DNA time machine sheds light on lake

Image: Jordan Gonzalez, Unsplash

Scientists have run the first trials of a DNA ‘time machine’ designed to shed light on a century of environmental change in a freshwater lake.

Their approach uses artificial intelligence (AI) applied to DNA-based biodiversity, climate and pollution data, and could help regulators protect the planet’s existing biodiversity levels, or even improve them. Researchers from the University of Birmingham, UK, in collaboration with Goethe University in Frankfurt, Germany, used sediment from the bottom of a lake in Denmark to reconstruct a 100-year-old library of biodiversity, chemical pollution and climate change levels.

The lake has a history of well-documented shifts in water quality, making it a perfect natural experiment for testing the biodiversity time machine. Publishing their findings in journal eLife, the researchers reveal that the sediment holds a continuous record of biological and environmental signals that have changed over time - from pristine environments at the start of the industrial revolution to the present.

"These actions can help us not only to preserve the biodiversity we have today but potentially to improve biodiversity recovery."

Luisa Orsini, University of Birmingham

The team used environmental DNA - genetic material left behind by plants, animals and bacteria - to build a picture of the entire freshwater community. Assisted by AI, they analysed the information to identify what could explain the historic loss of species that lived in the lake.

Principal investigator Luisa Orsini, professor at the University of Birmingham said, “We took a sediment core from the bottom of the lake and used biological data within that sediment like a time machine - looking back in time to build a detailed picture of biodiversity over the last century at yearly resolution.

“By analysing biological data with climate change data and pollution levels we can identify the factors having the biggest impact on biodiversity. Protecting every species without impacting human production is unrealistic, but using AI we can prioritise the conservation of species that deliver ecosystem services.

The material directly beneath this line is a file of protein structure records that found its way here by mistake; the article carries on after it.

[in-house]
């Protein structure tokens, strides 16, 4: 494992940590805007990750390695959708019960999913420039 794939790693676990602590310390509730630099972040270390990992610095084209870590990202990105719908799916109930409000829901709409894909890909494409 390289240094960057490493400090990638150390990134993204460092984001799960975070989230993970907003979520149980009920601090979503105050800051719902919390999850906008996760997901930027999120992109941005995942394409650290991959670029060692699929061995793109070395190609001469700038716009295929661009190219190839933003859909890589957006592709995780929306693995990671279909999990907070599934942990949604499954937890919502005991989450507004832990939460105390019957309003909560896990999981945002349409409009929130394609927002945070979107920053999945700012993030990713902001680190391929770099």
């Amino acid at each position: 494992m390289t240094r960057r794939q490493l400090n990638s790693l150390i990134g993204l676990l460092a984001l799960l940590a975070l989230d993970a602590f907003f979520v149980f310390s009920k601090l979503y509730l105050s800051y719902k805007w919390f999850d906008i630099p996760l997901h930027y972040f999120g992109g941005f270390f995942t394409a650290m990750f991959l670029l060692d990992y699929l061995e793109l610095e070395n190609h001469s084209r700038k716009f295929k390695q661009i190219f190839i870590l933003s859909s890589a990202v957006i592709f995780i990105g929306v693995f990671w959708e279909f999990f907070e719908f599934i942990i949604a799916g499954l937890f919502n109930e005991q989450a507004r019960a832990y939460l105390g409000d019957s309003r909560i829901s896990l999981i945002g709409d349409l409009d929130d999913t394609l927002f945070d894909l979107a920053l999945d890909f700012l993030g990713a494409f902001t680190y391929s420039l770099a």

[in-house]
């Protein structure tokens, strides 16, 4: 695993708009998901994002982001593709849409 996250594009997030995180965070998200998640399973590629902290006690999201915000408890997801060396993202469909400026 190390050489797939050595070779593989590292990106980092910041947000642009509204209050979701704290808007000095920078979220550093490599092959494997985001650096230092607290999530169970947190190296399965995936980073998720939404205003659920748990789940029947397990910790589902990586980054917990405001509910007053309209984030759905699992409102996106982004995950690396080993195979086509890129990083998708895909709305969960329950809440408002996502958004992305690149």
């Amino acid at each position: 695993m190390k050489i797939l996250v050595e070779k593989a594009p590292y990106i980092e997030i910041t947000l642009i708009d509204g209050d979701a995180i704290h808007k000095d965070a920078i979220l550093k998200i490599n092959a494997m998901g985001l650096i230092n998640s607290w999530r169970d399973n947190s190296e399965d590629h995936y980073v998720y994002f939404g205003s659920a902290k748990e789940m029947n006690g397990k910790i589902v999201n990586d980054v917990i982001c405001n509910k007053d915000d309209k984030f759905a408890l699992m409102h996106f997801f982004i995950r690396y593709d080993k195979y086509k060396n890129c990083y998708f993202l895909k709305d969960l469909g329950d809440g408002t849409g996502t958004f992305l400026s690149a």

"At the same time, we can identify the top pollutants, guiding regulation of chemical compounds with the most adverse effect. These actions can help us not only to preserve the biodiversity we have today, but potentially to improve biodiversity recovery.

"Biodiversity sustains many ecosystem services that we all benefit from. Protecting biodiversity mean protecting these services.”

Image: Joshua J. Cotten, Unsplash

Studies found that pollutants such as insecticides and fungicides, alongside increases in minimum temperature caused the most damage to biodiversity levels.

However, the DNA present in the sediment also showed that over the last 20 years the water quality had begun to recover, as agricultural land use declined in the area surrounding the lake. Yet, whereas the overall biodiversity increased, some lost species had not returned.

Niamh Eastwood, lead author and PhD student at the University of Birmingham said, “The biodiversity loss caused by this pollution and the warming water temperature is potentially irreversible.

“It is not possible to restore the lake to its original pristine state, even though the lake is recovering. This research shows that if we fail to protect biodiversity, much of it could be lost forever.”

Jiarui Zhou, co-lead author and assistant professor at the University of Birmingham said, “Learning from the past, our holistic models can help us to predict the likely loss of biodiversity under a ‘business as usual’ and other pollution scenarios.

"We have demonstrated the value of AI-based approaches for understanding historic drivers of biodiversity loss. As new data becomes available, more sophisticated AI models can be used to further improve our predictions of the causes of biodiversity loss.”

Next, the researchers are expanding their study to lakes in England and Wales to help them understand how replicable the patterns they observed in Denmark are.